The first test that is usually done is a transvaginal ultrasound. Ultrasound, in particular, can help determine if a mass is a simple cyst, and most likely benign, or solid, and more likely malignant. A blood test called CA-125 may be elevated, but is normal in some people with early ovarian cancer and may be elevated by many other medical conditions. There a number of indices, such as the risk of malignancy index, that may help determine if a biopsy is needed.

    Other imaging tests, such as CT, MRI, and PET scans, along with other blood tests may be ordered, but many of these tests are used primarily to look for any evidence of metastasis (spread) of the cancer.

    A biopsy is needed both to confirm the diagnosis and identify the type. Biopsies are usually performed via a pelvic laparoscopy (a test in which several small incisions are made in the abdomen and an instrument with a camera is inserted to take the biopsy) or laparotomy (open abdominal surgery). Unlike some other areas of the body, a needle biopsy is not usually done as it's thought that the procedure may "seed" or result in the spread of a cancer if one is found. 

    After diagnosis, staging of the tumor is very important in order to determine the most appropriate treatment options. This can be done with a combination of tumor findings on the biopsy sample, and imaging studies, but often requires surgery (removal of the cancer and areas of spread if present) to accurately stage the tumor.


    Treatment options for ovarian cancer depend on the type, stage, and grade of ovarian cancer, as well as other factors such as age and general health. There are three primary treatment methods for ovarian cancer: surgery, chemotherapy, and targeted therapy. Surgery combined with chemotherapy is the most common treatment course for all but the earliest stages of the disease. Radiation therapy is not commonly used, but may be recommended for some women with extensive metastases in their abdomen.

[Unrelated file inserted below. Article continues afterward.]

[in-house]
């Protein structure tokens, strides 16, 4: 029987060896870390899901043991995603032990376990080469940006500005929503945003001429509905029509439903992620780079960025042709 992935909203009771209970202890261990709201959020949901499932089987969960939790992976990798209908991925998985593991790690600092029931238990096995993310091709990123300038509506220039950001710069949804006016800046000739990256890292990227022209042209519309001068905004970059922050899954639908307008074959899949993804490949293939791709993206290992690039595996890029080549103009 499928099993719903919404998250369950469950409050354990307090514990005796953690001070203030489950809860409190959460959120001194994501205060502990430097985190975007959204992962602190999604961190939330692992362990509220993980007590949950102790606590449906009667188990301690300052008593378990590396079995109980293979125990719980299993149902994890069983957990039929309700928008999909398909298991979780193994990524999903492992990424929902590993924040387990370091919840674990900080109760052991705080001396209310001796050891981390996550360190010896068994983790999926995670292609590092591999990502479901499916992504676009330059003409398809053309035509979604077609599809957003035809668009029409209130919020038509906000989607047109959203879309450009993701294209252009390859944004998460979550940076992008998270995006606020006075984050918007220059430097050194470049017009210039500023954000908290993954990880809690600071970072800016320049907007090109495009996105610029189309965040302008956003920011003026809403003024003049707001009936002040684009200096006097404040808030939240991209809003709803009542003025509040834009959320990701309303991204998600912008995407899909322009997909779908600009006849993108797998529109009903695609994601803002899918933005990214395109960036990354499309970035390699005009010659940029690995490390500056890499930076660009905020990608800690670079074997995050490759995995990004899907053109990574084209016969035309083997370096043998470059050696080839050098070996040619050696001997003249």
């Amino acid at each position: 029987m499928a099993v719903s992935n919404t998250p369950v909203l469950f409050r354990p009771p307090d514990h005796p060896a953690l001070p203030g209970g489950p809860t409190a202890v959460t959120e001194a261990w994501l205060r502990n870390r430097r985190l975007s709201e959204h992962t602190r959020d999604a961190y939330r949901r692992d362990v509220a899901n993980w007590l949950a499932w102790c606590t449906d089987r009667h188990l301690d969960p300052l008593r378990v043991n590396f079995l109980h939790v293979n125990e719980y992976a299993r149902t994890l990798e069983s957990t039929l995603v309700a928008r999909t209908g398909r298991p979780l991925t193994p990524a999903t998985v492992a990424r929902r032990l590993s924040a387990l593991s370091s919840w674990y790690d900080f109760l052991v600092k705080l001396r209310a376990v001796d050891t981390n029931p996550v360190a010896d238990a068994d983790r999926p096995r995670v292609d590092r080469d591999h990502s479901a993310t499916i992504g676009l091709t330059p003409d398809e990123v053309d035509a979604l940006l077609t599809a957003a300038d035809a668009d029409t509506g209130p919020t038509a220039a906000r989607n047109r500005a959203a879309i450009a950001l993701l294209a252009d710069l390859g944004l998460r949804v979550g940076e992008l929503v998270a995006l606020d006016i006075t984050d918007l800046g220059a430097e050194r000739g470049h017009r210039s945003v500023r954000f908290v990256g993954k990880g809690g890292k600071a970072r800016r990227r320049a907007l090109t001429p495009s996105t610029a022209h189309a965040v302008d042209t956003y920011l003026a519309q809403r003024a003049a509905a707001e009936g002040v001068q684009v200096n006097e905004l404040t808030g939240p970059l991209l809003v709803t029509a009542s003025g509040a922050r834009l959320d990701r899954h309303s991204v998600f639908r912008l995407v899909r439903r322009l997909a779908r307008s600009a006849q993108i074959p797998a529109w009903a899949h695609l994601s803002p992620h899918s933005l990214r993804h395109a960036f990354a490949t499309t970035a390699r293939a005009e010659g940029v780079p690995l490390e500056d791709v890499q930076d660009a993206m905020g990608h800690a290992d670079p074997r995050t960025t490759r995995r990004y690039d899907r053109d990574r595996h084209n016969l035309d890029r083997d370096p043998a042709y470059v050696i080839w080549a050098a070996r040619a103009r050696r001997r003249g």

Surgery may be considered for all stages of ovarian cancer. For very early tumors, especially stromal and germ cell tumors, removal of the ovary and fallopian tube on one side may be done for those who hope to preserve their fertility.

    Unlike many stage 4 cancers, in which surgery does not make a difference in survival, debulking or cytoreduction surgery does improve survival with advanced ovarian cancers. The goal in this setting is to remove as much of the tumor (and metastases) as possible, in order to increase the effectiveness of chemotherapy. Many people are confused that the "ideal" cytoreduction surgeries do not usually attempt to remove all cancer cells (complete cytoreduction). Instead, an "optimal" cytoreduction surgery is one in which clusters of tumor cells remain, but are less than 1 cm (about half an inch) in diameter.

    Ovarian cancer surgery is often a lengthy and very meticulous surgery.  For that reason, it is not surprising that studies suggest that surgery performed by a gynecologic oncologist (a specialist in gynecological cancer, especially ovarian cancer) may result in better outcomes. Getting a second opinion can be extremely important, and many people recommend getting an opinion at a National Cancer Institute-designated cancer center which has surgeons who specialize in cytoreductive surgery for ovarian cancer.